With April being Autism Awareness Month, I am reminded that – for a divorcing couple who has a child with special needs – a collaborative divorce offers the best way for the parents to come to an agreement on addressing the needs of the child.

About ten years ago, I worked on a collaborative divorce in Westchester County in which the couple had two children, one of whom had been diagnosed on the autism spectrum. I represented the husband, and another collaborative attorney, “Lisa,” represented the wife.

The parties were having heated arguments about parental decision-making.

The defining moment in the case occurred at a four-way settlement conference when, after a few niceties were exchanged, the wife suddenly lashed out at the husband, exclaiming how upset she was at his criticism of her decision-making with respect to their child, and the various therapies she wanted him to undergo.

Specifically, she accused her husband of telling her that – if she wants the child involved in certain programs to treat his autism and the child becomes labeled “handicapped”— then it will be “on her”(her responsibility) for “ruining the child’s life.” The husband then expressed his strong feelings in his own defense.

At this point Lisa and I “reframed” the situation. (Reframing is a collaborative technique that can provide a different perspective on a situation, person or relationship.)

I interjected: “What I am hearing from both of you is that both of you have strong feelings about your child, you are both very concerned about your child, and that you both want what is best for him. That is a very good thing.”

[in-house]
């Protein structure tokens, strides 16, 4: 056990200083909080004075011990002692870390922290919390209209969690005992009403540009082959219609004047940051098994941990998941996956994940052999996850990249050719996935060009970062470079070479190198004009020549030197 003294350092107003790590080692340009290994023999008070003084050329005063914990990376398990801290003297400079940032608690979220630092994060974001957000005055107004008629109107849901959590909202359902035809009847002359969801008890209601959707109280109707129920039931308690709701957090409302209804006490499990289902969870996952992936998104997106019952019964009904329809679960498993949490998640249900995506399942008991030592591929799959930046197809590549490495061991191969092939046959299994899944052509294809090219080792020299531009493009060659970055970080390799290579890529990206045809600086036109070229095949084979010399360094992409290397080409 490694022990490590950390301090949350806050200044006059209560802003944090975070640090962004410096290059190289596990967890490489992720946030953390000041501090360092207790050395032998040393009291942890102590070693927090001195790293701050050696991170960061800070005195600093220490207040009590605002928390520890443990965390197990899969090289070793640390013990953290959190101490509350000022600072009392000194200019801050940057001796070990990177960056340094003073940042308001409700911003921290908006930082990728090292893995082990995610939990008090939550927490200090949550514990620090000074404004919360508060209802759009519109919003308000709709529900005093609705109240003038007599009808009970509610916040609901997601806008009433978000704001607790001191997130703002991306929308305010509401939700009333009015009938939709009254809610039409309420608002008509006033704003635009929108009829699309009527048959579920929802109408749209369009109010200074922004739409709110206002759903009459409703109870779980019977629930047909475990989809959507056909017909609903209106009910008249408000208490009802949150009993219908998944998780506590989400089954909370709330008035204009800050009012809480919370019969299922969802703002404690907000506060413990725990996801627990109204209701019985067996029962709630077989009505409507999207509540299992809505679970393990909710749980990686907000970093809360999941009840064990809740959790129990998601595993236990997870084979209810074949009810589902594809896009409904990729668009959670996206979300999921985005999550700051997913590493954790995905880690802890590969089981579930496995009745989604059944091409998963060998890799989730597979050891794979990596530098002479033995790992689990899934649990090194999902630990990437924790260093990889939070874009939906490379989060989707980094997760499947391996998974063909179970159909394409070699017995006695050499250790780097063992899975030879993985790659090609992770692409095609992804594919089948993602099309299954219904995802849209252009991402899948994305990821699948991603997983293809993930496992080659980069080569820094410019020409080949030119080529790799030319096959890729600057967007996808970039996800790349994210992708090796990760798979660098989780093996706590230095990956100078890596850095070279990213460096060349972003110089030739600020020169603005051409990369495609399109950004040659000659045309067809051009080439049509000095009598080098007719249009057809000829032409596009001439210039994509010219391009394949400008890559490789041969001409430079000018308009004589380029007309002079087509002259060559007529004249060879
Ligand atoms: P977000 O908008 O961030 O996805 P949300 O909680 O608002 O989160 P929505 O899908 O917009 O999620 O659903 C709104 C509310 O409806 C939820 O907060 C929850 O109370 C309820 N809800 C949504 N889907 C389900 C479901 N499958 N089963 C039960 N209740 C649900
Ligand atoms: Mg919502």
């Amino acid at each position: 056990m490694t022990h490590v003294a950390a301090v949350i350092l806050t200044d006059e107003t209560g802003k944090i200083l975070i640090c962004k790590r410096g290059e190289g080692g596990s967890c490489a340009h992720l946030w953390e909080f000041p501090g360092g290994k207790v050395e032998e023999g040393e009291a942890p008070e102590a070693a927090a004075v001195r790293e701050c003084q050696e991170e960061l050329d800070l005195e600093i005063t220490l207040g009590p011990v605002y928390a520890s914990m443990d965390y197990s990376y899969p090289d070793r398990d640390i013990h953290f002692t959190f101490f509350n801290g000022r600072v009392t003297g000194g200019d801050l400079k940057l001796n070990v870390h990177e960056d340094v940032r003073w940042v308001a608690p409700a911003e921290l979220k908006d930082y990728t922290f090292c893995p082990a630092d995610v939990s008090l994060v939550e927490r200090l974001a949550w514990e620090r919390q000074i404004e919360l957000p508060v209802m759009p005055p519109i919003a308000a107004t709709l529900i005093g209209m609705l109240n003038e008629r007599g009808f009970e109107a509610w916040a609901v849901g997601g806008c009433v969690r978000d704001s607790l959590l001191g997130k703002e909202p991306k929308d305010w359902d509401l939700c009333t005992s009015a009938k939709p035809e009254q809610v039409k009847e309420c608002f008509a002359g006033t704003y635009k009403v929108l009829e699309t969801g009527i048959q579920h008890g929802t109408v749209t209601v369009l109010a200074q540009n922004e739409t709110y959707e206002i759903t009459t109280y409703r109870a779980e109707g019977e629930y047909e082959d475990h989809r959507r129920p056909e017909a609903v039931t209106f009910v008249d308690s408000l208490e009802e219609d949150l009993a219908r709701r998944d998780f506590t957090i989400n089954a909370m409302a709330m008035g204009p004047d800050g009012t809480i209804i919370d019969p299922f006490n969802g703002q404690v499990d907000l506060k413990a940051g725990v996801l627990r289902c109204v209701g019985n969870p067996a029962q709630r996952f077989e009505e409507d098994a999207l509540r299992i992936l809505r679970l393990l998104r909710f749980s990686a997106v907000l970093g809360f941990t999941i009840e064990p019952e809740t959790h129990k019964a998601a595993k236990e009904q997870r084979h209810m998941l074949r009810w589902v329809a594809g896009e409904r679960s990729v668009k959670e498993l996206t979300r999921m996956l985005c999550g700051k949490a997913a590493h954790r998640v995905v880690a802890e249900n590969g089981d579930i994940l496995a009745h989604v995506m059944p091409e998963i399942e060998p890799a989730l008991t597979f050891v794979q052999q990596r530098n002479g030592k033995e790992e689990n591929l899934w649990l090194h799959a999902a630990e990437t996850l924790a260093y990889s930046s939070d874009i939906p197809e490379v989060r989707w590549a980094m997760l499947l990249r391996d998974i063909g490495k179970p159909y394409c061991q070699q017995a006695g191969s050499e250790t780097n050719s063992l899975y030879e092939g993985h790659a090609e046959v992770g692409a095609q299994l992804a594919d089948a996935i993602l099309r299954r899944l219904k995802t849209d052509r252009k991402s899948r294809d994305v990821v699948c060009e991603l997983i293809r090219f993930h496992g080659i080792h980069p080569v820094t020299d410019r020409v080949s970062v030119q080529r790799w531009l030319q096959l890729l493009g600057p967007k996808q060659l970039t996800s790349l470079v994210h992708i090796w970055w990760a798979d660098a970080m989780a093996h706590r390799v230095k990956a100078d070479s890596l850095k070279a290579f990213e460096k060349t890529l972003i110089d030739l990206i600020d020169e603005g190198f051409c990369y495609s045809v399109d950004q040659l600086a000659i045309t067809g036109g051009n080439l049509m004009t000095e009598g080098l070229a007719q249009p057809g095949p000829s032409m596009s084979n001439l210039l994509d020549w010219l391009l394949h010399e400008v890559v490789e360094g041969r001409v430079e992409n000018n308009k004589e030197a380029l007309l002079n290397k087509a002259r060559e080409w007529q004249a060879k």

Lisa then said that parenting a disabled child is very hard to do, and it puts a strain on the relationship of any married couple. Lisa went on to say that she knows this from personal experience because she is the mother of a developmentally disabled adult. The stress that resulted from dealing with that child’s needs contributed to the breakdown of her own marriage.

What followed was two minutes of silence. The mood in that conference room completely changed. Our reframe of the parents’ motives, along with Lisa’s courage and transparency, transformed the conversation.

After the silence, the husband made a settlement proposal to the wife which she accepted, and we had a meeting of the minds on the basic terms of a settlement on custody and visitation.

If this couple had not opted for a collaborative divorce process, it is highly unlikely that the above dialogue would have taken place. Most lawyers are not trained in reframing or other collaborative techniques. They certainly haven’t been taught to make themselves vulnerable by sharing painful personal stories at the negotiating table!

I worked on this case early in my experience with collaborative divorce in Westchester County. It had a profound impact on me; indeed, I consider it to be a rare epiphany in my 35-year legal career. That experience, and others in my collaborative career, convinced me that most divorcing couples with children – and especially those with special needs children – are best served by opting for collaborative divorce rather than engaging in an expensive and protracted court battle.

Moreover, most judges, family court counselors and custody evaluators, and attorneys know very little about the daily challenges of parenting a child with autism. To put the decisions about an autistic child’s custody and support in the hands of the court system is unwise. Here is an excellent article from Psychology Today that gives a specific example of the kinds of mistakes that judges and custody evaluators can make when making decisions about a child with autism: